U.S. Trying to Catch-up in Early Childhood Learning

In France and other countries, early childhood care is subsidized by the government, with a sliding scale based on income and staffed by caring and capable people. French parents, and by extension their society, embrace free universal public preschool because high value is placed on early childhood learning. These high quality programs are supported by the government as a societal norm, which only serves to highlight where the United States lags behind in terms of our value system.

In her New York Times article "Catching Up With France on Day Care", Paris-based writer Pamela Druckerman references the latest research by Nobel laureate James J. Heckman which confirms that young children's brains and education are shaped early and it is much easier to change the course of that child's learning when they are very young.

Herein lies our problem: American early childhood education is the most expensive in the world, but its quality does not meet the expectation that warrants such a high cost. Our leaders have pledged change in the past, but we are now seeing a multiple-prong approach to Heckman's research. President Obama wants to make sure that all 4 year-olds of low-income families attend pre-kindergarten. Hillary Rodham Clinton announced her "Too Small to Fail" project aimed at children from birth to 5 years old.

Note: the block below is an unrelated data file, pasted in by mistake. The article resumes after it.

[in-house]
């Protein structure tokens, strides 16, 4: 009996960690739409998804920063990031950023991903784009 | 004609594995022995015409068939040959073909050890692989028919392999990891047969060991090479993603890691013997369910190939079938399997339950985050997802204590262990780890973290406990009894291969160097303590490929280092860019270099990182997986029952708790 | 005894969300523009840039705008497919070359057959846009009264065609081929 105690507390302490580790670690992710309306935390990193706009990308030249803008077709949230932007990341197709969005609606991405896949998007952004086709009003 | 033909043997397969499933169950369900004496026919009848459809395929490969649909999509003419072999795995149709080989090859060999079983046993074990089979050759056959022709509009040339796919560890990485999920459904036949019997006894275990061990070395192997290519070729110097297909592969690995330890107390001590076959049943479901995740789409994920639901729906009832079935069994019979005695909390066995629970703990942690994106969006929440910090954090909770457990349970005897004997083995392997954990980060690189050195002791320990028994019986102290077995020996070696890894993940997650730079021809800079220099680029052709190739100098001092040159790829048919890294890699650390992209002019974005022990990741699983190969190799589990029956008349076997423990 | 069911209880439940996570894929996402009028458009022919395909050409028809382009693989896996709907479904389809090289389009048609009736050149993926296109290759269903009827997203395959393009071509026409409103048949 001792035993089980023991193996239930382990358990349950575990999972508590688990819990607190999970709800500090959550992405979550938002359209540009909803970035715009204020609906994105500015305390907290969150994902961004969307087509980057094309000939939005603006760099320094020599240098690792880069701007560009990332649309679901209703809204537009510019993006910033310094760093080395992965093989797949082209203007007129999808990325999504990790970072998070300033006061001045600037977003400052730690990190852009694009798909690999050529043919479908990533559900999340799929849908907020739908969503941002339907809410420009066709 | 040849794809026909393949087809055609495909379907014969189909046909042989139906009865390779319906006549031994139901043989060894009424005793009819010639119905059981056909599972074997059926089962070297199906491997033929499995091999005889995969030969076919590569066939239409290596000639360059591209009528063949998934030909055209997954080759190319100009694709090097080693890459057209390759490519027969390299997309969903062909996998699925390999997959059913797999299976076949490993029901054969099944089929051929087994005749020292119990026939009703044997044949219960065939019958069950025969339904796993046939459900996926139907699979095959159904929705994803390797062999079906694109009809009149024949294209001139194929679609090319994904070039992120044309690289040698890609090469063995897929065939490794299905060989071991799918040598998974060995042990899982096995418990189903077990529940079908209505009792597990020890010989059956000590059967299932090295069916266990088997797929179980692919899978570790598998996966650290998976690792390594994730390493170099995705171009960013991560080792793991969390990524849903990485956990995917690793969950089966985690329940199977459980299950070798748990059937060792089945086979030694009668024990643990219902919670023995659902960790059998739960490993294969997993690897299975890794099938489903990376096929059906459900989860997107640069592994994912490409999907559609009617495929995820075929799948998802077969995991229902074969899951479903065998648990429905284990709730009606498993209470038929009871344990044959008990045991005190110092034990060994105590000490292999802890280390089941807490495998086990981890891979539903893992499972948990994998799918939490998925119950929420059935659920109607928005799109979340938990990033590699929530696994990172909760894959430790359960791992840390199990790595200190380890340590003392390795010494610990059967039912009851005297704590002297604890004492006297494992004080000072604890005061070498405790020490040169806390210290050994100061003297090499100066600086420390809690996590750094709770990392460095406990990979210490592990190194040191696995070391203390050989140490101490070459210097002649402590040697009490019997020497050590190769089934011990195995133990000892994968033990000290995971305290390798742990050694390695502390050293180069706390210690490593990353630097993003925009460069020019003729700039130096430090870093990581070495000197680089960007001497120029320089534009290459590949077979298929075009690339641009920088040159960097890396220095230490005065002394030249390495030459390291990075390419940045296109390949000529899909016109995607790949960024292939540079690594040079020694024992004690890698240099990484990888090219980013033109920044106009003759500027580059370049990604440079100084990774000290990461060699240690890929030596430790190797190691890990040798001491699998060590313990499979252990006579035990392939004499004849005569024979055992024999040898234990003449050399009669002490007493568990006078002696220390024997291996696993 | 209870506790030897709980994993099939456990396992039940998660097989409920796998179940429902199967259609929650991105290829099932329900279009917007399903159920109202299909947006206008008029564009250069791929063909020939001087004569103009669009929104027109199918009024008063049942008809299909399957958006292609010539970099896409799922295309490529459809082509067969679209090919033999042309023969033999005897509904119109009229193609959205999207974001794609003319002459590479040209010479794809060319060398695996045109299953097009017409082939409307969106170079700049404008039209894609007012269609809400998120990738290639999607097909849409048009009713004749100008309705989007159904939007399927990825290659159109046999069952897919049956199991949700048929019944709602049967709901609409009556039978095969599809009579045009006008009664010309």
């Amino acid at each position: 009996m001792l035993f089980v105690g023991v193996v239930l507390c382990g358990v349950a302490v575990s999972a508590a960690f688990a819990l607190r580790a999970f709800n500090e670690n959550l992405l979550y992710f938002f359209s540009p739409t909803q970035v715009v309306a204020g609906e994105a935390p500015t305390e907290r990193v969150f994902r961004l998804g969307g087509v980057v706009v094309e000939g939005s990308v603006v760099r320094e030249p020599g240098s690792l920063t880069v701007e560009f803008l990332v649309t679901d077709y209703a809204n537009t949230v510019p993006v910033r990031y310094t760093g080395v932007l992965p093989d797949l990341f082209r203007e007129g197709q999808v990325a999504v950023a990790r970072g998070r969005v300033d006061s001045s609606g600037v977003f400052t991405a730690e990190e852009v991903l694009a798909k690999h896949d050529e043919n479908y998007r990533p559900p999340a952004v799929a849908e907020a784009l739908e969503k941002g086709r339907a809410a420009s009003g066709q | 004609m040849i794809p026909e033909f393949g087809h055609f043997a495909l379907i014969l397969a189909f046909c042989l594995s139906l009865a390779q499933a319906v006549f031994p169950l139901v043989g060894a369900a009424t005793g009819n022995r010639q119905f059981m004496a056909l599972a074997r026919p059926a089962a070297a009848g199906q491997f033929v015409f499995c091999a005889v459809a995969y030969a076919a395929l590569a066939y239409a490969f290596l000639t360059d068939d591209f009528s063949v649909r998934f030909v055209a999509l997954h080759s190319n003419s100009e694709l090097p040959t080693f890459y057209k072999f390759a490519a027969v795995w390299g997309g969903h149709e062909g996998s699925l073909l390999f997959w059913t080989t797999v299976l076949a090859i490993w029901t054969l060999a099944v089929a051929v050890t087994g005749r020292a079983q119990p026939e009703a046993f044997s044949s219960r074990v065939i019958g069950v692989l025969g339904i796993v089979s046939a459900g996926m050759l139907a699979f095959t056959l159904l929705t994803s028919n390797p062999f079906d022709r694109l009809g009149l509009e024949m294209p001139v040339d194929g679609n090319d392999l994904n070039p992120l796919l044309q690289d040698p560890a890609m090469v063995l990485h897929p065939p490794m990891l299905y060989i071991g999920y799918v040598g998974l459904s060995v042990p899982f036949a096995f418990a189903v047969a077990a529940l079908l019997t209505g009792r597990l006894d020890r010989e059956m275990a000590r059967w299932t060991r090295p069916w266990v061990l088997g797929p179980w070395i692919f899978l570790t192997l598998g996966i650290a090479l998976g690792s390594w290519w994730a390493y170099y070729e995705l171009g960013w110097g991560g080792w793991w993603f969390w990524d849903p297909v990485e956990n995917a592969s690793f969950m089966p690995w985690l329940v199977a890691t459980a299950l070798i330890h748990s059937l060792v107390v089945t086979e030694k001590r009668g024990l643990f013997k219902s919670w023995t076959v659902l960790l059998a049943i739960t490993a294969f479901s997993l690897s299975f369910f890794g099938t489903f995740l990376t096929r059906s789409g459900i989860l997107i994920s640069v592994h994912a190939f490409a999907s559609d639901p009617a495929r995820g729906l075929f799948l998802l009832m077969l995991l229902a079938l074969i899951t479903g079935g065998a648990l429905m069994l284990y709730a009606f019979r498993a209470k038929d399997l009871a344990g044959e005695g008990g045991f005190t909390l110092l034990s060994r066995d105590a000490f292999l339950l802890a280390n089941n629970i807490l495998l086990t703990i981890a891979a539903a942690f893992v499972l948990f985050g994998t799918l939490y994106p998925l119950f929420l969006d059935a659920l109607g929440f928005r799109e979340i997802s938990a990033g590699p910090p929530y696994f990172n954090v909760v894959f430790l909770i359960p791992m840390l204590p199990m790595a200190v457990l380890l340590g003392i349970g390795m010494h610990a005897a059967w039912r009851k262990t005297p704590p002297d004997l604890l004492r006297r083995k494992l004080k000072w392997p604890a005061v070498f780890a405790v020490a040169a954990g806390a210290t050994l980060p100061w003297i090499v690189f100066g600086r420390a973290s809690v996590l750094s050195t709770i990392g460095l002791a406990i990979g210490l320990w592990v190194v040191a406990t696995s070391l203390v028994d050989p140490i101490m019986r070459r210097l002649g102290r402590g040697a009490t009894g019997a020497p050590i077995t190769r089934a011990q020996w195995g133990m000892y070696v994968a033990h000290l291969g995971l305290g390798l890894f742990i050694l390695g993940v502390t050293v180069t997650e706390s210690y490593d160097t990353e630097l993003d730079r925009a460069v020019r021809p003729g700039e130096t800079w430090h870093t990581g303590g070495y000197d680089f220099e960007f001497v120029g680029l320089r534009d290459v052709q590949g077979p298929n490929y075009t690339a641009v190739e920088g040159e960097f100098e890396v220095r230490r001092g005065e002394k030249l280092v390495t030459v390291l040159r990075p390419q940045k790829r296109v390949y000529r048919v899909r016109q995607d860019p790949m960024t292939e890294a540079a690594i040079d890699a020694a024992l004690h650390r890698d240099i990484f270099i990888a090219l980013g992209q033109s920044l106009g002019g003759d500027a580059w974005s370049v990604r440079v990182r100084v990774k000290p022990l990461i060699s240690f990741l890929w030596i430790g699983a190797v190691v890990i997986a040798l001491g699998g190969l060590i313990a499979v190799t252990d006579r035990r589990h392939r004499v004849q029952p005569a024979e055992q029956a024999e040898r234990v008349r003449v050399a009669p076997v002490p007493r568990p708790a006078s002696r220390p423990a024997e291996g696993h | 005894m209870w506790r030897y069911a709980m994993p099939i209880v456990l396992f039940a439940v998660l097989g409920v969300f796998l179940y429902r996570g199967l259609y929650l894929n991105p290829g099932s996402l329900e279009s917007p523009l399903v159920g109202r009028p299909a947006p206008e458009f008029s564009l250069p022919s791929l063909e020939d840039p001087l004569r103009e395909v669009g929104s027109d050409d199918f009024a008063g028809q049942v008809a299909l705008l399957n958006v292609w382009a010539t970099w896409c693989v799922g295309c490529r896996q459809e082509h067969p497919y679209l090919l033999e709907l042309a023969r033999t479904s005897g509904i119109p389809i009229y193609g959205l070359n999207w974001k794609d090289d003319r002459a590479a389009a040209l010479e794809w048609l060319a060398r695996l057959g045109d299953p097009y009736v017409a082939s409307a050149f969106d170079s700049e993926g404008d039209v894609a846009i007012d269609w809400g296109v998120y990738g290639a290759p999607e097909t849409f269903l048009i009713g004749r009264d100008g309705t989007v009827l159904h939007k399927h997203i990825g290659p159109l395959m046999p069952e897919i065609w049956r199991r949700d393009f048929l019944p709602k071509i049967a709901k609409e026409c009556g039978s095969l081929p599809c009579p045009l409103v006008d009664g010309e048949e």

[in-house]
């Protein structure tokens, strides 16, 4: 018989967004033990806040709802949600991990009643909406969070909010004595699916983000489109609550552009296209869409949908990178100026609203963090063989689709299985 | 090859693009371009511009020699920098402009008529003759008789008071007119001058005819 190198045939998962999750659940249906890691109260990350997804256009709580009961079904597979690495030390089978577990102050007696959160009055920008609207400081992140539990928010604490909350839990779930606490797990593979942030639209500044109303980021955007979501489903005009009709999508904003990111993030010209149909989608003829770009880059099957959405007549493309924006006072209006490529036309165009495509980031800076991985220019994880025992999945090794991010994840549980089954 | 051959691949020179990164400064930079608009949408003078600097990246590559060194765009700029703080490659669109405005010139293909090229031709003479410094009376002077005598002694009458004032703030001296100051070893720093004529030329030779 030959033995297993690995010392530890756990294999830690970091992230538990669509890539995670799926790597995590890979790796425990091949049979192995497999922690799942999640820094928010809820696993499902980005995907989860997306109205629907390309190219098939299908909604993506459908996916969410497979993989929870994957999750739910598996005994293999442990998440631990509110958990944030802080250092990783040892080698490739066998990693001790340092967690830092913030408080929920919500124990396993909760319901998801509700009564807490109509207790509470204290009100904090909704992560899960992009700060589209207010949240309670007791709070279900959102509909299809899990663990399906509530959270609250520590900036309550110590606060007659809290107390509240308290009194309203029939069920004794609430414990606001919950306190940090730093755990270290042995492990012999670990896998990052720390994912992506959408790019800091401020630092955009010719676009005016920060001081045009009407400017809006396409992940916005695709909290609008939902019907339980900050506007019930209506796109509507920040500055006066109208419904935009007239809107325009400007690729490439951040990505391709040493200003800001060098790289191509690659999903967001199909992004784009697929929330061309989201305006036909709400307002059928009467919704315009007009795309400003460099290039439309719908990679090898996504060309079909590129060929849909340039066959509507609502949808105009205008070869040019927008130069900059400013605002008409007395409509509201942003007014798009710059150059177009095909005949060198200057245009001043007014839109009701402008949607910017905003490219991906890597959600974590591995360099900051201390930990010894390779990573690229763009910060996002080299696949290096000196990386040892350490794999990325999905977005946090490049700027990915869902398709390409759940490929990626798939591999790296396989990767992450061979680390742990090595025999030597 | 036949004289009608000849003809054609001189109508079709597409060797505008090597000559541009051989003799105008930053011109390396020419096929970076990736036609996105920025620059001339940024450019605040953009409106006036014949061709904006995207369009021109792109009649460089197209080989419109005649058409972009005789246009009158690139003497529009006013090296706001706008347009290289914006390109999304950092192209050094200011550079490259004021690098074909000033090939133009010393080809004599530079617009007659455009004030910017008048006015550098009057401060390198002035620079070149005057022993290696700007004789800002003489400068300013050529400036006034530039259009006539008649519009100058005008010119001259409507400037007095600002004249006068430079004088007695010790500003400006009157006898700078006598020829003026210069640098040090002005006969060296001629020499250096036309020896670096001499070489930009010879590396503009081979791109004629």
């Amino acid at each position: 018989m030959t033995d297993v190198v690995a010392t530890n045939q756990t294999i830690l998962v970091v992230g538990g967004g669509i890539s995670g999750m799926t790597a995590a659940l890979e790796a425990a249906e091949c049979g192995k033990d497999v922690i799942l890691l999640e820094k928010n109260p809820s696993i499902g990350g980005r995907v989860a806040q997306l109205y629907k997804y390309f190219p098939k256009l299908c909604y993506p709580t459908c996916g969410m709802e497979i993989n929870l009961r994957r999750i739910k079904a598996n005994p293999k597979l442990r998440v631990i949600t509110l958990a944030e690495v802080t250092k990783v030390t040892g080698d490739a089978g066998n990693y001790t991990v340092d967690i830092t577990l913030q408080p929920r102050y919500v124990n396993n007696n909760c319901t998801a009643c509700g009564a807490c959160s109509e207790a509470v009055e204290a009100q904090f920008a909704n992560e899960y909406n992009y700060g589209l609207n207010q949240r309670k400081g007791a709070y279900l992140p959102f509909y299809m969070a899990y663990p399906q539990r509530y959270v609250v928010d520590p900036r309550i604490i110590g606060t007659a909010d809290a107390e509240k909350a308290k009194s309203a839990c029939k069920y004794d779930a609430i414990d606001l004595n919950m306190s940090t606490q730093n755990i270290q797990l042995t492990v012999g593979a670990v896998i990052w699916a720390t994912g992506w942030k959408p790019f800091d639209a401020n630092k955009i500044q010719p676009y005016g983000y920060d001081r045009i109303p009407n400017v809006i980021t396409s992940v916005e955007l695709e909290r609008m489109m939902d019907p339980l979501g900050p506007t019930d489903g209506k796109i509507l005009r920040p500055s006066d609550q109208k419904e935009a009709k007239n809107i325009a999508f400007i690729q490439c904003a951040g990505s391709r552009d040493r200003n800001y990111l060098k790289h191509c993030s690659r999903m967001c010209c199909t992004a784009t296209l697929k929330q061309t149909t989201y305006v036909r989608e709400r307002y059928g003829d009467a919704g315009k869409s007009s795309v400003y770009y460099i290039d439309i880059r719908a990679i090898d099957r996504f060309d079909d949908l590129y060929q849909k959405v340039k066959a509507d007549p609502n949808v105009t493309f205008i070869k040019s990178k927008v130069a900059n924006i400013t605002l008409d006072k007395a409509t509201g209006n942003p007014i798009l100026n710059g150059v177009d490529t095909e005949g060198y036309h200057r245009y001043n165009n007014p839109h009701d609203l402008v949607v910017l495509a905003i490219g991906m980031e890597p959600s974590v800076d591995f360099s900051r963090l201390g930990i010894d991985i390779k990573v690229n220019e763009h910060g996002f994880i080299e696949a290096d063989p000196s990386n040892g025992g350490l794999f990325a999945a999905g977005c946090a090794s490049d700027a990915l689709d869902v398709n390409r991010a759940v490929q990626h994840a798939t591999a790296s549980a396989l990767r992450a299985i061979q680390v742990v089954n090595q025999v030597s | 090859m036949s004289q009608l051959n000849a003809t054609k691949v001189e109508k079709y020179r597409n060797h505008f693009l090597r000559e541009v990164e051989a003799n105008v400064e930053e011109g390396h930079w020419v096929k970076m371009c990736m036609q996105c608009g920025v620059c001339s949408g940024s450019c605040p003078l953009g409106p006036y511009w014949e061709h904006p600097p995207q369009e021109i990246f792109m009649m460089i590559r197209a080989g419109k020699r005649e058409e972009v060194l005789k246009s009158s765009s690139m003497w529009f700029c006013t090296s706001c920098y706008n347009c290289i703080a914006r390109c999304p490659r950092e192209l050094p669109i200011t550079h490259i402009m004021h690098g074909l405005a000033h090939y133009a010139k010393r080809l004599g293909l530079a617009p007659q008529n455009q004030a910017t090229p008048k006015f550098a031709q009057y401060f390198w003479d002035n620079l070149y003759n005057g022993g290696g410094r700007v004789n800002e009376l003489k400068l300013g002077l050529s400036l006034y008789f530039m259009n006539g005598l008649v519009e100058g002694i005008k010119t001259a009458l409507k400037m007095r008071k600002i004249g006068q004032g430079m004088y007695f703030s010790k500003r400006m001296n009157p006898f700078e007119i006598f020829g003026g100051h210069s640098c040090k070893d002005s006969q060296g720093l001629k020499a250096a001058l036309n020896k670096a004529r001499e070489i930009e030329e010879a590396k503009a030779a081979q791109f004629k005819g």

These changes need to occur soon, as there are still too many children advancing from elementary to middle school that cannot read or write, even by the time they reach high school. Parents and guardians who work full-time to support their families need to know that their young children are in a quality early childhood setting that is safe and thriving. Why is quality care so important? The latest figures indicate that 54% of American women with children age 3 and under are working and 63% of those with children ages 3 to 5.

Druckerman does identify one pocket of America where the French crèche has been adopted, where babies are accepted from 6 weeks old, fees are subsidized and quality is carefully monitored: The Department of Defense (which runs one of the country's largest networks of day care centers).

If we can get it done for the military, why can't we get it done for the rest of the nation?

Read "Catching Up With France on Day Care" by Pamela Druckerman here:
http://www.nytimes.com/2013/09/01/opinion/sunday/catching-up-with-france-on-day-care.html

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